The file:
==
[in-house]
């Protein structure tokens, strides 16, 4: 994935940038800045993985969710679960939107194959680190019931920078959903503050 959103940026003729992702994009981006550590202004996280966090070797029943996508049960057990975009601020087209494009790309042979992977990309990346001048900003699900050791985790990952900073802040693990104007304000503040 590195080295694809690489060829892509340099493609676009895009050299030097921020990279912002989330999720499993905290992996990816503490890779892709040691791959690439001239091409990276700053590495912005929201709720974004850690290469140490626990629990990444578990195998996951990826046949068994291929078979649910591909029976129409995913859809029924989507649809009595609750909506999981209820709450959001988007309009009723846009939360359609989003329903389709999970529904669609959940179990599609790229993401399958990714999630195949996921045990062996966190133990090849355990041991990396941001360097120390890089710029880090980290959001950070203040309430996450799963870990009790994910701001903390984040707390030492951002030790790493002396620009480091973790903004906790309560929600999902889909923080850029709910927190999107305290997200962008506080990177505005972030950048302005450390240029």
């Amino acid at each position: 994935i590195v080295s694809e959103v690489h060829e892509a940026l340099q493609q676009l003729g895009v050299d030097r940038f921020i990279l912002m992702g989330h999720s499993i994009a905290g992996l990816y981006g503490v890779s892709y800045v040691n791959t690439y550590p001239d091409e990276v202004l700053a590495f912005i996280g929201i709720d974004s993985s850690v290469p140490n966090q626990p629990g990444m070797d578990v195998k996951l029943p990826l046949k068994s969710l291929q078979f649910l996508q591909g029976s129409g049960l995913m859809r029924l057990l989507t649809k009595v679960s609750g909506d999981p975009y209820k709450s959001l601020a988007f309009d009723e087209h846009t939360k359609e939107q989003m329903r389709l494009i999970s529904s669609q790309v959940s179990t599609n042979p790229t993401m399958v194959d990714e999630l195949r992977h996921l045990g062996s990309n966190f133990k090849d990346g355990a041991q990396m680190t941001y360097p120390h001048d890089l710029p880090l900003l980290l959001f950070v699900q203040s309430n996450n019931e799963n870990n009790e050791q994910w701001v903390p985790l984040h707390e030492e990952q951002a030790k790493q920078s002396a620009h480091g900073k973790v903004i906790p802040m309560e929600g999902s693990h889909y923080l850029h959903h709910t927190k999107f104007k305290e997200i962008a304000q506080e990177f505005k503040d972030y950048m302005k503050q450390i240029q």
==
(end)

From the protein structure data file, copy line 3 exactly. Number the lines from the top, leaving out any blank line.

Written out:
């Amino acid at each position: 994935i590195v080295s694809e959103v690489h060829e892509a940026l340099q493609q676009l003729g895009v050299d030097r940038f921020i990279l912002m992702g989330h999720s499993i994009a905290g992996l990816y981006g503490v890779s892709y800045v040691n791959t690439y550590p001239d091409e990276v202004l700053a590495f912005i996280g929201i709720d974004s993985s850690v290469p140490n966090q626990p629990g990444m070797d578990v195998k996951l029943p990826l046949k068994s969710l291929q078979f649910l996508q591909g029976s129409g049960l995913m859809r029924l057990l989507t649809k009595v679960s609750g909506d999981p975009y209820k709450s959001l601020a988007f309009d009723e087209h846009t939360k359609e939107q989003m329903r389709l494009i999970s529904s669609q790309v959940s179990t599609n042979p790229t993401m399958v194959d990714e999630l195949r992977h996921l045990g062996s990309n966190f133990k090849d990346g355990a041991q990396m680190t941001y360097p120390h001048d890089l710029p880090l900003l980290l959001f950070v699900q203040s309430n996450n019931e799963n870990n009790e050791q994910w701001v903390p985790l984040h707390e030492e990952q951002a030790k790493q920078s002396a620009h480091g900073k973790v903004i906790p802040m309560e929600g999902s693990h889909y923080l850029h959903h709910t927190k999107f104007k305290e997200i962008a304000q506080e990177f505005k503040d972030y950048m302005k503050q450390i240029q």